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Report No. 275

c. Interpretation of the word 'includes':-

5.18 In clause (d) of section 2(h) of the RTI Act 2005 the term 'includes' has been used. From an interpretational perspective, it is a truism that when the definition clause in any statute uses the word "means", what follows is intended to be exhaustive. It becomes a "hard-and-fast" definition and no meaning other than that which is put in the definition can be assigned to the same.107

On the other hand, when the word "includes" is used in a definition, it appears that the Legislature did not intend to restrict the definition to the items already listed, rather it intended to make the definition enumerative, and not exhaustive. That is to say, a term defined with "include" will retain its ordinary meaning but its scope would be extended to bring within it matters, which in its ordinary meaning may or may not comprise.108

5.19 In the case of N.D.P. Namboodripad v. Union of India,109 the Apex Court, while interpreting the word 'includes', observed that it has different meanings in different contexts. The Court further said that it was indeed true that generally the word 'include' is used in a definition clause, it is used as a word of enlargement, that is to make the definition extensive, not restrictive.

The Court cited, Justice G.P. Singh's treatise on interpretation,110where it is stated that that where a word defined is declared to 'include' such and such, the definition is prima facie extensive, but the word "include" when used while defining a word or expression, may also be construed as equivalent to "mean and include" in which event, it will afford an exhaustive explanation of the meaning which for the purposes of the Act must invariably be attached to the word or expression.

5.20 In the case of Principal, M.D. Sanatan Dharam Girls College, Ambala City & Anr. v. State Information Commissioner, Haryana & Anr.,111 it was observed by the Punjab & Haryana High Court that the use of the word 'includes' in section 2(h)(d) of the RTI Act, indicated that the definition is illustrative and not exhaustive; and, that such "definition it to be taken as prima facie extensive" The Court added that the object of the RTI Act is to promote transparency and accountability in the working of every 'public authority' and it was vital for democracy that the citizenry is informed and there is transparency of information.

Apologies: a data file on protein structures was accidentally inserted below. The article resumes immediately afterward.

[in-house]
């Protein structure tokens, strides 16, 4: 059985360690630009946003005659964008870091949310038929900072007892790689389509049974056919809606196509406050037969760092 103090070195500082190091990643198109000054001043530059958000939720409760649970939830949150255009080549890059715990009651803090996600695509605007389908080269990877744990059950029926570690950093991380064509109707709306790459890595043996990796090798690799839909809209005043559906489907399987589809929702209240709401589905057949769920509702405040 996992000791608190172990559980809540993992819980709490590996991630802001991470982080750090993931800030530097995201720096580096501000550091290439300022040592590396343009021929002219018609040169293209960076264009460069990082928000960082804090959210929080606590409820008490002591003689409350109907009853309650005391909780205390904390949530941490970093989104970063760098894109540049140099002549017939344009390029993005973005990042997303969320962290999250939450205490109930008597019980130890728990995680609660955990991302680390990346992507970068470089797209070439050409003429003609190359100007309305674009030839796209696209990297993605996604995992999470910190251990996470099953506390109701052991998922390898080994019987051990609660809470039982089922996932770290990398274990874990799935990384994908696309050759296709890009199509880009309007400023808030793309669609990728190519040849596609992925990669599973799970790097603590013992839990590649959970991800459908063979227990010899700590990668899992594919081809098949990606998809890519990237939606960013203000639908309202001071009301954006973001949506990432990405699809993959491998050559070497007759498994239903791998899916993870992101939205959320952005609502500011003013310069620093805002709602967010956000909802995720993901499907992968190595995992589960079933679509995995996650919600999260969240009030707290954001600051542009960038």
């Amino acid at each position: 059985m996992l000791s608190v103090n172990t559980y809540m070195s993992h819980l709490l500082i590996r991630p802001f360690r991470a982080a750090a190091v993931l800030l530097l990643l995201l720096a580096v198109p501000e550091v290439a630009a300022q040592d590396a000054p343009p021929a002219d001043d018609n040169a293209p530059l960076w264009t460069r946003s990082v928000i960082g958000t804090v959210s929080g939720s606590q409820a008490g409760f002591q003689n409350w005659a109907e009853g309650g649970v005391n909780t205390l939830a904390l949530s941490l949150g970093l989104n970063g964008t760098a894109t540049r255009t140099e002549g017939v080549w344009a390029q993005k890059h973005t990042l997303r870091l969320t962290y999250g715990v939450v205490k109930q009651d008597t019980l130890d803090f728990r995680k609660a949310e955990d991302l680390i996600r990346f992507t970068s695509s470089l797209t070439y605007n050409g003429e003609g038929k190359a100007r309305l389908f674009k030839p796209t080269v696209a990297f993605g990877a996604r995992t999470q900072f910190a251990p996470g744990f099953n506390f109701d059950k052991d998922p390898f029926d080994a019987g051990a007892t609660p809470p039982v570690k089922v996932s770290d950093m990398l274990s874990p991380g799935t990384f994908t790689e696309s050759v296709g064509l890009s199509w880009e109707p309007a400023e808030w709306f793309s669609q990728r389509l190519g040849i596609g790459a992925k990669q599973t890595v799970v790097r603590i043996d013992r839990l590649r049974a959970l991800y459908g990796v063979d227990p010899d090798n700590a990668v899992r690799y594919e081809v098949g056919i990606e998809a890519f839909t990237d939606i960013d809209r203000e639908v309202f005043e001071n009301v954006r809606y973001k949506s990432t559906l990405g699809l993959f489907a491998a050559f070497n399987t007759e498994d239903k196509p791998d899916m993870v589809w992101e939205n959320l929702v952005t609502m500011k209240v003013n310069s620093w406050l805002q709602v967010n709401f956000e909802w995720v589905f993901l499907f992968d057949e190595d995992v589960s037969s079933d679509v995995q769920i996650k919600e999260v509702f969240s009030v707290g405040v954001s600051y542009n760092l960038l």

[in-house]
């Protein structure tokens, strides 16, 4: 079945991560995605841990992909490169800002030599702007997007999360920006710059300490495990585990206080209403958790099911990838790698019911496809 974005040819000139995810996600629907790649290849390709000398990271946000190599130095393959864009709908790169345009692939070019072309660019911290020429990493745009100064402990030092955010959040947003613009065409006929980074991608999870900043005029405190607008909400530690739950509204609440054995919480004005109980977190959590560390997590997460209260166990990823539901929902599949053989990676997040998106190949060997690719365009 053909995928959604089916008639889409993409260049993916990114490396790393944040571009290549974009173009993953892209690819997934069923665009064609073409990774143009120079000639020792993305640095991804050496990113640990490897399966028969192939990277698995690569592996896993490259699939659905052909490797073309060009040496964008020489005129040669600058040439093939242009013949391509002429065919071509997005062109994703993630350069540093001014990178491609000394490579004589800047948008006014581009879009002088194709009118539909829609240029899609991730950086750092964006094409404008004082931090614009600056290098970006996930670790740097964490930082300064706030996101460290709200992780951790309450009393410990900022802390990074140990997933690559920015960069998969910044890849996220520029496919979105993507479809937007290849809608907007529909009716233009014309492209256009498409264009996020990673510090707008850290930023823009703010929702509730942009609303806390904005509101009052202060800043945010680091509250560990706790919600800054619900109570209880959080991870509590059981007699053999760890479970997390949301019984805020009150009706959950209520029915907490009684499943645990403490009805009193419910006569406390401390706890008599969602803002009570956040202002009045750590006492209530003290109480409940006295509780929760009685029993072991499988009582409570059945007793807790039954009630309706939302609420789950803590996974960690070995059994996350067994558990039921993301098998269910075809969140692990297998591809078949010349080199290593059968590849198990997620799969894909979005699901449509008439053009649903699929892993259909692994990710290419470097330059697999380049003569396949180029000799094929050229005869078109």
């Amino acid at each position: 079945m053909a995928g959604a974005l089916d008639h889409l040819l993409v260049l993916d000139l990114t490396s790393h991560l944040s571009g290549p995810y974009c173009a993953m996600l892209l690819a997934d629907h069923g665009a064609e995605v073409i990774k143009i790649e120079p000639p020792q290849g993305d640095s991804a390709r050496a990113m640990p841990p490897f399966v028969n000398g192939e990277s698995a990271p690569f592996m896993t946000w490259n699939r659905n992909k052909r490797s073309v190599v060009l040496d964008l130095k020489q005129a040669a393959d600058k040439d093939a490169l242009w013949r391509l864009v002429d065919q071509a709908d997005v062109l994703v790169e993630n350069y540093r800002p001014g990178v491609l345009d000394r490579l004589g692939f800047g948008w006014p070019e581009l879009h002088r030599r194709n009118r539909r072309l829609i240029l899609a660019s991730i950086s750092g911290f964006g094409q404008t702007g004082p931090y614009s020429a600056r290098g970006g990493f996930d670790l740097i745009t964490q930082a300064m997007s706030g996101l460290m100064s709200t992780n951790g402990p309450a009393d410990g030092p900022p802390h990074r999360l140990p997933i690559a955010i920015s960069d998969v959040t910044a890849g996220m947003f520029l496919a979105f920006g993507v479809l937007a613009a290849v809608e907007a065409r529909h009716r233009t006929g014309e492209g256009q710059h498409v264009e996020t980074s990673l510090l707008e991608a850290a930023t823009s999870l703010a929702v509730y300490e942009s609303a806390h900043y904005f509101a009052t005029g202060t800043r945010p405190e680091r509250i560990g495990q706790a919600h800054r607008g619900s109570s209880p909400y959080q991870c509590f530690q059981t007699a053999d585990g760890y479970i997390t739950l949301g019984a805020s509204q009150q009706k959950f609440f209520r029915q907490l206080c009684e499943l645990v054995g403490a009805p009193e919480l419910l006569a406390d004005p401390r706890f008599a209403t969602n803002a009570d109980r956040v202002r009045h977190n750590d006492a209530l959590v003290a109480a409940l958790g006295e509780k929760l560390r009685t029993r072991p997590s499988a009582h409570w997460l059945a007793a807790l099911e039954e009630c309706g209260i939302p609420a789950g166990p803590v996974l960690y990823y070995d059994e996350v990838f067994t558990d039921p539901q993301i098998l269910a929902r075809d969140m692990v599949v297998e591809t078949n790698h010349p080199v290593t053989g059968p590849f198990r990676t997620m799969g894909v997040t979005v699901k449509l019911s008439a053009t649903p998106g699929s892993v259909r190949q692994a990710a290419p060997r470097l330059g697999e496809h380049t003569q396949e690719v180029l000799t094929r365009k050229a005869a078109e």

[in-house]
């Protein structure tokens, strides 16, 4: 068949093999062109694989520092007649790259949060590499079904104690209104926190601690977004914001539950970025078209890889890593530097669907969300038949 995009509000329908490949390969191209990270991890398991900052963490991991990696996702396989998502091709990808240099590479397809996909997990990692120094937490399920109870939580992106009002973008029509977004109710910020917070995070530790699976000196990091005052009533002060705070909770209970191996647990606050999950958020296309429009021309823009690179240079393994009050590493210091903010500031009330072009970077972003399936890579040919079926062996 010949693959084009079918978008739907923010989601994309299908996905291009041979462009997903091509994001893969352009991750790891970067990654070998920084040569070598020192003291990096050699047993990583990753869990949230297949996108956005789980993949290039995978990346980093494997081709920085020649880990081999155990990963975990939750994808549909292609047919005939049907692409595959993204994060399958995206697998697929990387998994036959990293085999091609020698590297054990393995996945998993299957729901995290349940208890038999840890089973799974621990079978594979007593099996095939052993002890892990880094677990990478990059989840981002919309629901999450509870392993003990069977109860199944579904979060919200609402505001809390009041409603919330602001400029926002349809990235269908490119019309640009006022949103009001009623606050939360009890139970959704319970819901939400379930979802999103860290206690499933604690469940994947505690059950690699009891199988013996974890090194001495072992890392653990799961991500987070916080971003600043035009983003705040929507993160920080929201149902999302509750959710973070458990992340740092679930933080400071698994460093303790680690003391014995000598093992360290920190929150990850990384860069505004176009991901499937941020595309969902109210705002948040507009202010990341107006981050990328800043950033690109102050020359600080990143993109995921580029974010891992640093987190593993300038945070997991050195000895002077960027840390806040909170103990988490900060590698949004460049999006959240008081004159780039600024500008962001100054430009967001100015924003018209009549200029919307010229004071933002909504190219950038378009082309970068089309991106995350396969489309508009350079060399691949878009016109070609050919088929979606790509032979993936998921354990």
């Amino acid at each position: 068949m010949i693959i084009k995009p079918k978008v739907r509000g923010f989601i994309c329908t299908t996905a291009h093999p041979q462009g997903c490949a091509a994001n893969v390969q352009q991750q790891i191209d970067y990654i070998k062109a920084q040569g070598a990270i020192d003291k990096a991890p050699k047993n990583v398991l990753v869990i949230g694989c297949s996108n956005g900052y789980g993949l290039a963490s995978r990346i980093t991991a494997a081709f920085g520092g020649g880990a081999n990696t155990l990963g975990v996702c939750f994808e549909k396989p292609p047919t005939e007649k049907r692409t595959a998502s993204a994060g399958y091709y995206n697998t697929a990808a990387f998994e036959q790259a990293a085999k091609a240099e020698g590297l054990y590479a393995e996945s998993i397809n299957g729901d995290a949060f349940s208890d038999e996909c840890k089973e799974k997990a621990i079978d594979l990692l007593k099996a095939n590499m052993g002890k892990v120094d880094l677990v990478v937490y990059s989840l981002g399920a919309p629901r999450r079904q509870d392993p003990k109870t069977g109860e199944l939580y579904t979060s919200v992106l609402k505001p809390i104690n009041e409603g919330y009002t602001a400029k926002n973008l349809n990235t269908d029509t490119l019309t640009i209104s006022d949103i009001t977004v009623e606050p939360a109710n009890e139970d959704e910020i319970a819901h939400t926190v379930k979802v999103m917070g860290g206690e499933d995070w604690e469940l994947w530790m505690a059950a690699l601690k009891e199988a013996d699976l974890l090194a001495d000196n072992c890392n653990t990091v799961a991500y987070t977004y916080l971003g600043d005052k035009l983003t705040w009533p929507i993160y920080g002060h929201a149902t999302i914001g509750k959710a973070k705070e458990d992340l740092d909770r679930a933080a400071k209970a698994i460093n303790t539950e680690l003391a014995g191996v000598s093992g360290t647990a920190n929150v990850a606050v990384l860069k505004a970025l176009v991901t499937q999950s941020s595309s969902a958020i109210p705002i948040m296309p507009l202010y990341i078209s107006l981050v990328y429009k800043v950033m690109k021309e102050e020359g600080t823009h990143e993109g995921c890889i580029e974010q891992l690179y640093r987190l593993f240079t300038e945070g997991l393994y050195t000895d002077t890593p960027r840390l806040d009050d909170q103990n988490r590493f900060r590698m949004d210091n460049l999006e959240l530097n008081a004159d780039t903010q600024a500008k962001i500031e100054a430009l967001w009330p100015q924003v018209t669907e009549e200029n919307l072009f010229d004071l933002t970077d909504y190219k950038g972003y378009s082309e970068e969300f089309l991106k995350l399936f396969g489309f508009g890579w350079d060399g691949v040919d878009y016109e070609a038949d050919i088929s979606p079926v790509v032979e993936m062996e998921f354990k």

Referring to the long title/preamble of the Act, which inter alia emphasises on an "informed citizenry" as vital to the functioning of the democracy in India, the Court further observed that the long title itself highlights the need for a liberal interpretation of the provisions of the Act.

5.21 In the case of Tamil Nadu Road Development Company Ltd. v. Tamil Nadu Information Commission,112 (TNRDC case) the Court adopted a similar approach and noted that the term 'includes' entailed that certain words occurring in its proximity should be accorded a liberal interpretation. Additionally, in light of the objective behind enactment and implementation of the Act, it was concluded that a broad and purposive interpretation must be given.

The relevant extracts from the judgment are reproduced below: If we look at the definition of Section 2(h), which has been extracted herein above, it is clear that the appellant company does not come under the provisions of Section 2(h)(a)(b)(c) or (d), but thereafter Section 2(h)(d) of the definition clause uses the word 'includes'. It is well known that when the word 'includes' is used in an interpretation clause, it is used to enlarge the meaning of the words and phrases occurring in the body of the statute.

Therefore, obviously the definition of bodies referred to in Section 2(h)(d)(i) of the RTI Act would receive a liberal interpretation, and here the words which fall for interpretation are the words 'controlled or substantially financed directly or indirectly by funds provided by the appropriate Government'. The RTI Act is virtually enacted to give effect to citizen's right to know. Citizen's right to know has been construed by the Hon'ble Supreme Court as emanating from the citizen's right to freedom of speech and expression, which is a fundamental right.

So, a legislation, which has been enacted to give effect to right to know, which is one of the basic human rights in today's world, must receive a purposive and broad interpretation. The RTI Act has also provided a remedy for facilitating the exercise of the right to information and the reason for the remedy is also indicated in the Preamble to the Act. So going by the direction in Heydon's Case, followed by the Supreme Court in Bengal Immunity (supra) such an Act must receive a purposive interpretation to further the purpose of the Act.

So any interpretation which frustrates the purpose of RTI Act must be eschewed. Following the said well known canon of construction, this Court interprets the expression "public authority" under Section 2(h)(d)(i) liberally, so that the authorities like the appellant who are controlled and substantially financed, directly or indirectly, by the government, come within the purview of the RTI Act. In coming to the conclusion, this Court reminds itself of the Preamble to the RTI Act which necessitates a construction which will hopefully cleanse our democratic polity of the corrosive effect of corruption and infuse transparency in its activities.

5.22 Thus, it is evident from the above discussion that the word 'includes' in section 2(h)(d) of the RTI Act, has to be given an illustrative and enumerative meaning and has to be bestowed a liberal interpretation, in line with the Preamble to the Act.



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